Mad About Software

A Blog About Design, Process, Code, Methodology, Teams, and Culture

Software Cancer

Software doesn’t go bad over night. Like cancer, a whole tumor doesn’t just materialize in the body in an instant. An entire system isn’t pervasively compromised in a single spasm.

Software cancer starts at a single cell. The time to deal with it is when it’s still a single cell. Otherwise, it will expand exponentially until it pervades every aspect of a system and can’t be controlled.

Even when software is suffused with cancerous tendrils pervading every aspect of a system, developers may still not recognize that it’s there.

We’ve become so complacent with unhealthy software design that we’ve entangled the very identity of software developer with the ability to tough it out and laugh it off. At our worst, we even demean and deride the very body of knowledge that is specifically constructed to allow us to avoid the cancer, and to detect it at its earliest stages.

Software design and its four pillars, namely design principles, design qualities (and their metrics), design patterns, and design process, are typically not understood well-enough at large to put them into moment-by-moment practice. Most developers have a passing familiarity with some of the names of some of the principles, for example, but don’t really have a full grasp of them, or how to use them as concrete and tangible tools.

It’s these tools that are the mental guardrails that protect our work from problems that we can’t afford. The challenge is that, continuing the analogy, software design defects are effectively invisible to the unaccustomed eye. They exist at a level the isn’t made readily-apparent by merely looking at the code, not unless the developer is already well-practiced in the software design body of knowledge and practice.

Software design is the science of programming. Design qualities, design patterns, and design process build upon each other, and together form the early detection system that identifies and then eradicates cancer while it is still within our power to control. It’s an instrument like a microscope that allows us to see things that the naked eye might ordinarily disregard while the mind is fixed on more tangible and concrete aspects of getting the software to just work at all.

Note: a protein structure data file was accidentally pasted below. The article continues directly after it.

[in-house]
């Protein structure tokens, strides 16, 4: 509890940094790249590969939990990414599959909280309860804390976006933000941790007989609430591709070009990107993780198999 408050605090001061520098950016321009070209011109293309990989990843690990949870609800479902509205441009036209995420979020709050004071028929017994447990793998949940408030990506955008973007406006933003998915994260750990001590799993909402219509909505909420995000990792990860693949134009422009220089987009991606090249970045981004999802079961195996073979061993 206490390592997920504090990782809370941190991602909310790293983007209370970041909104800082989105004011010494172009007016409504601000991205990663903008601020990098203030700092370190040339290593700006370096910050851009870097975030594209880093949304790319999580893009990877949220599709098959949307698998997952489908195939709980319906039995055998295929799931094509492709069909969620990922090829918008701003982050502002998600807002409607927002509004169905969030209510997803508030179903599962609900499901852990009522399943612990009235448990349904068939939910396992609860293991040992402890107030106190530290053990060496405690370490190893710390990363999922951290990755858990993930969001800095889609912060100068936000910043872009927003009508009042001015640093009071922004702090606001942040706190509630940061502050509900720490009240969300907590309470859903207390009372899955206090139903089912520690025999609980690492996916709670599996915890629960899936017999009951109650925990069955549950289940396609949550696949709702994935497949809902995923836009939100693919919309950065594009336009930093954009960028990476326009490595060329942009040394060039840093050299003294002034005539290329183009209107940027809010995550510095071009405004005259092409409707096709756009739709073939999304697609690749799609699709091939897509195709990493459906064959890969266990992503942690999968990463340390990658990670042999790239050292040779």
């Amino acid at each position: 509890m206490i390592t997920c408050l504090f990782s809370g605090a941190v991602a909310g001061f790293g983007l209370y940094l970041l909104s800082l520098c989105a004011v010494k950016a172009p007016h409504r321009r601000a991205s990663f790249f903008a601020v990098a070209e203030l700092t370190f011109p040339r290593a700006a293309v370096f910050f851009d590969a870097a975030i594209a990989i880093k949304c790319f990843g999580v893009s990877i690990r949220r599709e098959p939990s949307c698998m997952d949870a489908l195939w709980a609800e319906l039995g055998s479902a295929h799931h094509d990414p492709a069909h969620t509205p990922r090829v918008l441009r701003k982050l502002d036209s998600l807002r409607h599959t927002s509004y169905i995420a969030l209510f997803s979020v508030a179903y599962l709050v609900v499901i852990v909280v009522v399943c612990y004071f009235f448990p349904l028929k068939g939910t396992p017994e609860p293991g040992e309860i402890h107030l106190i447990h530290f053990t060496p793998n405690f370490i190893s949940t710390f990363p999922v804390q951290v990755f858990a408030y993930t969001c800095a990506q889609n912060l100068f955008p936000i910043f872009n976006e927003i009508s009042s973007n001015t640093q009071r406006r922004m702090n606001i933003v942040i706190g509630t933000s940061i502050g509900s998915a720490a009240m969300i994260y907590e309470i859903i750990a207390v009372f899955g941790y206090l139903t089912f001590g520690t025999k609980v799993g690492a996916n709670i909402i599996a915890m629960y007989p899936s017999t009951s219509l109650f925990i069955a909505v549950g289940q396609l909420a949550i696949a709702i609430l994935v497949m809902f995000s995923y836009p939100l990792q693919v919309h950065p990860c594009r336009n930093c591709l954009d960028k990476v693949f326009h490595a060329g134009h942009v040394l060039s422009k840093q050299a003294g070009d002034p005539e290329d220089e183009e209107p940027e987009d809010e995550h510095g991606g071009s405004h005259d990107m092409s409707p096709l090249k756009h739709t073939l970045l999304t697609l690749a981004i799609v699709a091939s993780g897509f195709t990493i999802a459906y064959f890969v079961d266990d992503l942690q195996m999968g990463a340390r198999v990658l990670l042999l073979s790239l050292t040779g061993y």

The science of software design teaches us which things we do in software development are mistakes. And it also informs us why a take-no-prisoners stance toward design mistakes is critical to maintaining healthy software, and why even a single cancer cell must be dealt with.

But software design isn’t microscopic. Software design is subtle. And because it’s subtle, it’s a lot easier to miss the mistakes.

It’s the mistakes that are the cancer. Design mistakes may have no effect on the operation of a software system or software application’s features. Design mistakes don’t always result in malfunctions of the software. Design mistakes result in malfunctions of the software team and the software project.

The subtle mistakes in this subtle realm compound upon each other exponentially until software gets to the point where we can no longer make progress with it at a pace that we’d want, and that business leaders expect.

And we laugh it off. We say it’s an inevitable outcome of software, and that it’s part of software’s inherent nature. And worse, we disregard the fact that our ability to make progress continues to decline as we continue to put our hands on our code.

We reject the very possibility that microscopic influences could have any effect on our codebases irrespective of the fact that our codebases are assembled from countless numbers of them.

But software codebases and software projects don’t just go from being healthy one day to being riddled with terminal cancer the next. That cycle of decline and decay isn’t part of software’s nature at all.

There isn’t a single atom or iota of disease that finds its way into the body of software that isn’t put there by developers. It might be done by negligence or by ignorance or even by cynical science denial, but this is the inescapable nature and reality of software.

There are no evil elves that sneak into our repos in the middle of the night and wreck havoc on the good code we left there at the end of the day. If code goes bad, it’s because we set that decay into motion. If the implementation gets better, that’s to our credit. If it gets worse, that responsibility rests only with us software developers. If we proceed to do nothing about it and even disregard the very body of knowledge that we’re supposed to be armed with in order to save of such effects, that’s on our shoulders.

Evil Elves

There isn’t a troubled software project in existence whose troubles aren’t complicated and multiplied by design mistakes. There isn’t a team that’s struggling with lower-than-expected productivity that hasn’t disregarded the design science of programming to some degree believing that it’s an innocent gambit.

The best cure for software cancer not surprisingly is prevention. And if not prevention, early detection. Cynicism toward software design and brute force heroism and bravado are just unhealthy coping mechanisms that engender more calcification and the need to justify yet more science denial.

The cure is to put software design, it’s qualities, principles, patterns, and processes front and center in every decision about every line of code, and to leverage software design as a purposeful act engaged with our full attention.